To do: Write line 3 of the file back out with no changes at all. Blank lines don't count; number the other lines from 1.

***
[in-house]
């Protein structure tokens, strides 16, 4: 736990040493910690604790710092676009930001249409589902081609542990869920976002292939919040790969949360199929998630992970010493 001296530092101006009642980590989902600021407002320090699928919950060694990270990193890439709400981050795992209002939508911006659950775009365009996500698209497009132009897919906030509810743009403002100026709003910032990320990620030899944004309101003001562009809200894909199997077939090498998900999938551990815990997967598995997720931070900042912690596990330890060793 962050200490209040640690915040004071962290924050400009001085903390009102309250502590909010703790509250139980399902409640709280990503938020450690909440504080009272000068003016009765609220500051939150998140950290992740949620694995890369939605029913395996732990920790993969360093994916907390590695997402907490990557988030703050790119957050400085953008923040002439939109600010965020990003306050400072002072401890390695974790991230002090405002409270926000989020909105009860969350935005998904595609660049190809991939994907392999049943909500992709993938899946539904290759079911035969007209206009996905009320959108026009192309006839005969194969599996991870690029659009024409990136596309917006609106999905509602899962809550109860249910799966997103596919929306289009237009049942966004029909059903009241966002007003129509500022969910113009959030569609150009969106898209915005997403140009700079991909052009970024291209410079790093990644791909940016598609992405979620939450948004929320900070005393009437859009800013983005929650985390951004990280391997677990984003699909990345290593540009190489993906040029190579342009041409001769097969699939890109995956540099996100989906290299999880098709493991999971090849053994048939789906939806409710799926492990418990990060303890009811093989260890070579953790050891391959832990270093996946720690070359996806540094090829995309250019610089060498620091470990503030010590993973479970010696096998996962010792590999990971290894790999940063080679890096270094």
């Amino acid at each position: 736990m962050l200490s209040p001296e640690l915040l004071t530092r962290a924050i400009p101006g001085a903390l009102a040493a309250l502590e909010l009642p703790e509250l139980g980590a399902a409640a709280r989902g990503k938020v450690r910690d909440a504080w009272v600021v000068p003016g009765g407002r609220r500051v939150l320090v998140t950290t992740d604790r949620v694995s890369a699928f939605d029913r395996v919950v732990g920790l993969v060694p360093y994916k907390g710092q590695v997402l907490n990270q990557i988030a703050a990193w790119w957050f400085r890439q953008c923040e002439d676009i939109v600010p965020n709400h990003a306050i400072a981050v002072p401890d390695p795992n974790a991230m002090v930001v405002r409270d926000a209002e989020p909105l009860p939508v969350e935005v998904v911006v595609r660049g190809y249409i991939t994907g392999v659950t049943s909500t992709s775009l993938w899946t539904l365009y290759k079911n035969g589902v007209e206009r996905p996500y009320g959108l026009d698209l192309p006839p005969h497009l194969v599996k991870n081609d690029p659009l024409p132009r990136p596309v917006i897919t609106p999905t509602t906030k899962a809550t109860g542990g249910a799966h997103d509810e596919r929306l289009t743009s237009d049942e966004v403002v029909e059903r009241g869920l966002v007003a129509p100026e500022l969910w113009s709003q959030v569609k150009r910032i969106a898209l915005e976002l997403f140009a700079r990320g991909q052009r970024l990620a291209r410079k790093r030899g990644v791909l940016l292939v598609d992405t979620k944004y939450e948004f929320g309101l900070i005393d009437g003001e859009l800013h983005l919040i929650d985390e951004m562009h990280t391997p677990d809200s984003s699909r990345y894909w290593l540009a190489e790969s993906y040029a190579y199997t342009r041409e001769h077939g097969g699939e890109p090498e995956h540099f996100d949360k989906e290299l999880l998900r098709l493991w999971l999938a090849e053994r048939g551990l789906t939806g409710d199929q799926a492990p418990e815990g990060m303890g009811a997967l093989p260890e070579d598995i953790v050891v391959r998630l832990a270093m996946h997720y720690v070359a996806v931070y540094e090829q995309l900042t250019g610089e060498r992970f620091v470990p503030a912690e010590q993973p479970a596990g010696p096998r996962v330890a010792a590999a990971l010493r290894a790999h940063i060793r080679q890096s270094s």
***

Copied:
């Amino acid at each position: 736990m962050l200490s209040p001296e640690l915040l004071t530092r962290a924050i400009p101006g001085a903390l009102a040493a309250l502590e909010l009642p703790e509250l139980g980590a399902a409640a709280r989902g990503k938020v450690r910690d909440a504080w009272v600021v000068p003016g009765g407002r609220r500051v939150l320090v998140t950290t992740d604790r949620v694995s890369a699928f939605d029913r395996v919950v732990g920790l993969v060694p360093y994916k907390g710092q590695v997402l907490n990270q990557i988030a703050a990193w790119w957050f400085r890439q953008c923040e002439d676009i939109v600010p965020n709400h990003a306050i400072a981050v002072p401890d390695p795992n974790a991230m002090v930001v405002r409270d926000a209002e989020p909105l009860p939508v969350e935005v998904v911006v595609r660049g190809y249409i991939t994907g392999v659950t049943s909500t992709s775009l993938w899946t539904l365009y290759k079911n035969g589902v007209e206009r996905p996500y009320g959108l026009d698209l192309p006839p005969h497009l194969v599996k991870n081609d690029p659009l024409p132009r990136p596309v917006i897919t609106p999905t509602t906030k899962a809550t109860g542990g249910a799966h997103d509810e596919r929306l289009t743009s237009d049942e966004v403002v029909e059903r009241g869920l966002v007003a129509p100026e500022l969910w113009s709003q959030v569609k150009r910032i969106a898209l915005e976002l997403f140009a700079r990320g991909q052009r970024l990620a291209r410079k790093r030899g990644v791909l940016l292939v598609d992405t979620k944004y939450e948004f929320g309101l900070i005393d009437g003001e859009l800013h983005l919040i929650d985390e951004m562009h990280t391997p677990d809200s984003s699909r990345y894909w290593l540009a190489e790969s993906y040029a190579y199997t342009r041409e001769h077939g097969g699939e890109p090498e995956h540099f996100d949360k989906e290299l999880l998900r098709l493991w999971l999938a090849e053994r048939g551990l789906t939806g409710d199929q799926a492990p418990e815990g990060m303890g009811a997967l093989p260890e070579d598995i953790v050891v391959r998630l832990a270093m996946h997720y720690v070359a996806v931070y540094e090829q995309l900042t250019g610089e060498r992970f620091v470990p503030a912690e010590q993973p479970a596990g010696p096998r996962v330890a010792a590999a990971l010493r290894a790999h940063i060793r080679q890096s270094s």